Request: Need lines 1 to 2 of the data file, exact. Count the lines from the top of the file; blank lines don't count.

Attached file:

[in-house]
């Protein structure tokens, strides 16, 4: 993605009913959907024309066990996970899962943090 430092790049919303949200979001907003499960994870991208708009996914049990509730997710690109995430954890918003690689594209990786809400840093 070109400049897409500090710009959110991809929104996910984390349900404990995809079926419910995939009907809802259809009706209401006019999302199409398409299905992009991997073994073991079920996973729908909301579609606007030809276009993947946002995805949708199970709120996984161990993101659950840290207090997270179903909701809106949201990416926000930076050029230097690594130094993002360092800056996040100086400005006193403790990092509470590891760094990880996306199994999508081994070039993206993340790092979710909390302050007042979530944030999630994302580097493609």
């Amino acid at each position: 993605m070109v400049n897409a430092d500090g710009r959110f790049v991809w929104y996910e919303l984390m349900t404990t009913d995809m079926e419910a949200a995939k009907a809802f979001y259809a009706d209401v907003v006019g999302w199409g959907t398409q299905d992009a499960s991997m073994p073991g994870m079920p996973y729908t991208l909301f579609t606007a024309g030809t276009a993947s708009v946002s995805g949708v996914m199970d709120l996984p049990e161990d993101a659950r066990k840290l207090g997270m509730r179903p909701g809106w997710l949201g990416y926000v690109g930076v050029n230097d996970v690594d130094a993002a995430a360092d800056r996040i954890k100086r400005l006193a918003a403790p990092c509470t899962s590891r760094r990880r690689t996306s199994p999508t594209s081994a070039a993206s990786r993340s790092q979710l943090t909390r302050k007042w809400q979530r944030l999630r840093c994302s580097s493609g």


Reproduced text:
[in-house]
């Protein structure tokens, strides 16, 4: 993605009913959907024309066990996970899962943090 430092790049919303949200979001907003499960994870991208708009996914049990509730997710690109995430954890918003690689594209990786809400840093 070109400049897409500090710009959110991809929104996910984390349900404990995809079926419910995939009907809802259809009706209401006019999302199409398409299905992009991997073994073991079920996973729908909301579609606007030809276009993947946002995805949708199970709120996984161990993101659950840290207090997270179903909701809106949201990416926000930076050029230097690594130094993002360092800056996040100086400005006193403790990092509470590891760094990880996306199994999508081994070039993206993340790092979710909390302050007042979530944030999630994302580097493609």